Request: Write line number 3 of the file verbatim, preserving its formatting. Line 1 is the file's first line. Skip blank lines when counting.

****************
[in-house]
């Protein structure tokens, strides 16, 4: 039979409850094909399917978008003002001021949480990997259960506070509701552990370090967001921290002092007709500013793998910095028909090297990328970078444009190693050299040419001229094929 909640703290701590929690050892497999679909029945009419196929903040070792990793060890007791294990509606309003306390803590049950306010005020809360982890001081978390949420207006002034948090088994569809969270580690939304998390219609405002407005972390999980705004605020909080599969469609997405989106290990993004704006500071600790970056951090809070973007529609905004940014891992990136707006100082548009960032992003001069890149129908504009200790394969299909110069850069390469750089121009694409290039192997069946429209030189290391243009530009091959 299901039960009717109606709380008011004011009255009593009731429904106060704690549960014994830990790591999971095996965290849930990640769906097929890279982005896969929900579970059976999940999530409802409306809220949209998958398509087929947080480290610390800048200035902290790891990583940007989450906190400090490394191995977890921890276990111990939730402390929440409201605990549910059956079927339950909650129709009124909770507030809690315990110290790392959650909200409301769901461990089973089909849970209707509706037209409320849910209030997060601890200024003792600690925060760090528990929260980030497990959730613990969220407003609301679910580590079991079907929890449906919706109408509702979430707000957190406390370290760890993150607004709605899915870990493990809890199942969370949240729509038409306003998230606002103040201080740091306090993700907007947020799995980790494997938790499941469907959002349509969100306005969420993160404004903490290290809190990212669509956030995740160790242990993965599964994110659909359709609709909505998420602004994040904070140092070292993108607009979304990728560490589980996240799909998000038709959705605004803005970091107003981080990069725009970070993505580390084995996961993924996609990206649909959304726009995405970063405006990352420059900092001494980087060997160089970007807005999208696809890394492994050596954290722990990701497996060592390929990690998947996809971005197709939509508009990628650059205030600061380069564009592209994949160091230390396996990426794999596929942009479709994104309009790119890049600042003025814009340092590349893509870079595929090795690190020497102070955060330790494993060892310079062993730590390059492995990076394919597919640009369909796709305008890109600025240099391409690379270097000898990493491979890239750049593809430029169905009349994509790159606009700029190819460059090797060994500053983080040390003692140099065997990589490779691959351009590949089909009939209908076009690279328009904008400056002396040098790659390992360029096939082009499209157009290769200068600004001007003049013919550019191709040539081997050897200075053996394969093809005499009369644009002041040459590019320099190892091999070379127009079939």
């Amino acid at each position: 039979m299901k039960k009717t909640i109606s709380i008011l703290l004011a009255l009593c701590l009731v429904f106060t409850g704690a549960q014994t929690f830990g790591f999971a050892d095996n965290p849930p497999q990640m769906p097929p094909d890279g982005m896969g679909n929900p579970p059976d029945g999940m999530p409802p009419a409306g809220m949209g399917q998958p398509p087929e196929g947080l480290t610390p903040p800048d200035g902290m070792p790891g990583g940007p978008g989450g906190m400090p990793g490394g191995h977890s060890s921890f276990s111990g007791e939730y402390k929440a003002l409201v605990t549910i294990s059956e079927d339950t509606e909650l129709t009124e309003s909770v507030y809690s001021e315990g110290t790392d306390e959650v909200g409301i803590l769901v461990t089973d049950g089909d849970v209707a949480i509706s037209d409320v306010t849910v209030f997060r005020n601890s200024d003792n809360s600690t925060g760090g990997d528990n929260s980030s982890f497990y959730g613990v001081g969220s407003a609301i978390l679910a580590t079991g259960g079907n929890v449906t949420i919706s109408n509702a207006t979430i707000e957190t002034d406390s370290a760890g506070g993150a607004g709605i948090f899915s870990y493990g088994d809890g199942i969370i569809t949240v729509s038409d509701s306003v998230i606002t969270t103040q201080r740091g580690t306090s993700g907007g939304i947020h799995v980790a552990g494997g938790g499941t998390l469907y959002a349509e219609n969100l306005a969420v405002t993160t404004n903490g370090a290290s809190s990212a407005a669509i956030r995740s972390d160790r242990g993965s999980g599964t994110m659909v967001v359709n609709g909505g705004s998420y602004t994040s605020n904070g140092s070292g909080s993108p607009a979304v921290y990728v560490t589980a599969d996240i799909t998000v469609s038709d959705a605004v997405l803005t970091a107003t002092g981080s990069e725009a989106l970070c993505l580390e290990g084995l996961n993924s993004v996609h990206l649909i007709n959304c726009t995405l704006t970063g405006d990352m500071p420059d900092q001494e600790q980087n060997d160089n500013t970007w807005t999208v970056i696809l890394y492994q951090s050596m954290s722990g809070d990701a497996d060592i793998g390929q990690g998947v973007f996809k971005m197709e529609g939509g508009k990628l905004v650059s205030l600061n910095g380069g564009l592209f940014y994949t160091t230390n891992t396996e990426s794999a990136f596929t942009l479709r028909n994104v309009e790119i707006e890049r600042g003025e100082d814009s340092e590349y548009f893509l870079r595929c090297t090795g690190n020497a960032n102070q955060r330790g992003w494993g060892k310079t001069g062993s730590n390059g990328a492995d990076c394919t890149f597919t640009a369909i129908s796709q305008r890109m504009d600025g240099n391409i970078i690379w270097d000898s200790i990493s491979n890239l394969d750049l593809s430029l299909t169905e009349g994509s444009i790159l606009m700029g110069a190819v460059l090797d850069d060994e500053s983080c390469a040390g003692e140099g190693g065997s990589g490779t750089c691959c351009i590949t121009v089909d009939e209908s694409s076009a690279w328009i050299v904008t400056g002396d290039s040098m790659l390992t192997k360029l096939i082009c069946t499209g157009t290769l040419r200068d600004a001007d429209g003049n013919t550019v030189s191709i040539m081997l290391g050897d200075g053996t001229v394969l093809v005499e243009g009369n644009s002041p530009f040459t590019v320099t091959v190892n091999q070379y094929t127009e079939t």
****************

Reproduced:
């Amino acid at each position: 039979m299901k039960k009717t909640i109606s709380i008011l703290l004011a009255l009593c701590l009731v429904f106060t409850g704690a549960q014994t929690f830990g790591f999971a050892d095996n965290p849930p497999q990640m769906p097929p094909d890279g982005m896969g679909n929900p579970p059976d029945g999940m999530p409802p009419a409306g809220m949209g399917q998958p398509p087929e196929g947080l480290t610390p903040p800048d200035g902290m070792p790891g990583g940007p978008g989450g906190m400090p990793g490394g191995h977890s060890s921890f276990s111990g007791e939730y402390k929440a003002l409201v605990t549910i294990s059956e079927d339950t509606e909650l129709t009124e309003s909770v507030y809690s001021e315990g110290t790392d306390e959650v909200g409301i803590l769901v461990t089973d049950g089909d849970v209707a949480i509706s037209d409320v306010t849910v209030f997060r005020n601890s200024d003792n809360s600690t925060g760090g990997d528990n929260s980030s982890f497990y959730g613990v001081g969220s407003a609301i978390l679910a580590t079991g259960g079907n929890v449906t949420i919706s109408n509702a207006t979430i707000e957190t002034d406390s370290a760890g506070g993150a607004g709605i948090f899915s870990y493990g088994d809890g199942i969370i569809t949240v729509s038409d509701s306003v998230i606002t969270t103040q201080r740091g580690t306090s993700g907007g939304i947020h799995v980790a552990g494997g938790g499941t998390l469907y959002a349509e219609n969100l306005a969420v405002t993160t404004n903490g370090a290290s809190s990212a407005a669509i956030r995740s972390d160790r242990g993965s999980g599964t994110m659909v967001v359709n609709g909505g705004s998420y602004t994040s605020n904070g140092s070292g909080s993108p607009a979304v921290y990728v560490t589980a599969d996240i799909t998000v469609s038709d959705a605004v997405l803005t970091a107003t002092g981080s990069e725009a989106l970070c993505l580390e290990g084995l996961n993924s993004v996609h990206l649909i007709n959304c726009t995405l704006t970063g405006d990352m500071p420059d900092q001494e600790q980087n060997d160089n500013t970007w807005t999208v970056i696809l890394y492994q951090s050596m954290s722990g809070d990701a497996d060592i793998g390929q990690g998947v973007f996809k971005m197709e529609g939509g508009k990628l905004v650059s205030l600061n910095g380069g564009l592209f940014y994949t160091t230390n891992t396996e990426s794999a990136f596929t942009l479709r028909n994104v309009e790119i707006e890049r600042g003025e100082d814009s340092e590349y548009f893509l870079r595929c090297t090795g690190n020497a960032n102070q955060r330790g992003w494993g060892k310079t001069g062993s730590n390059g990328a492995d990076c394919t890149f597919t640009a369909i129908s796709q305008r890109m504009d600025g240099n391409i970078i690379w270097d000898s200790i990493s491979n890239l394969d750049l593809s430029l299909t169905e009349g994509s444009i790159l606009m700029g110069a190819v460059l090797d850069d060994e500053s983080c390469a040390g003692e140099g190693g065997s990589g490779t750089c691959c351009i590949t121009v089909d009939e209908s694409s076009a690279w328009i050299v904008t400056g002396d290039s040098m790659l390992t192997k360029l096939i082009c069946t499209g157009t290769l040419r200068d600004a001007d429209g003049n013919t550019v030189s191709i040539m081997l290391g050897d200075g053996t001229v394969l093809v005499e243009g009369n644009s002041p530009f040459t590019v320099t091959v190892n091999q070379y094929t127009e079939t």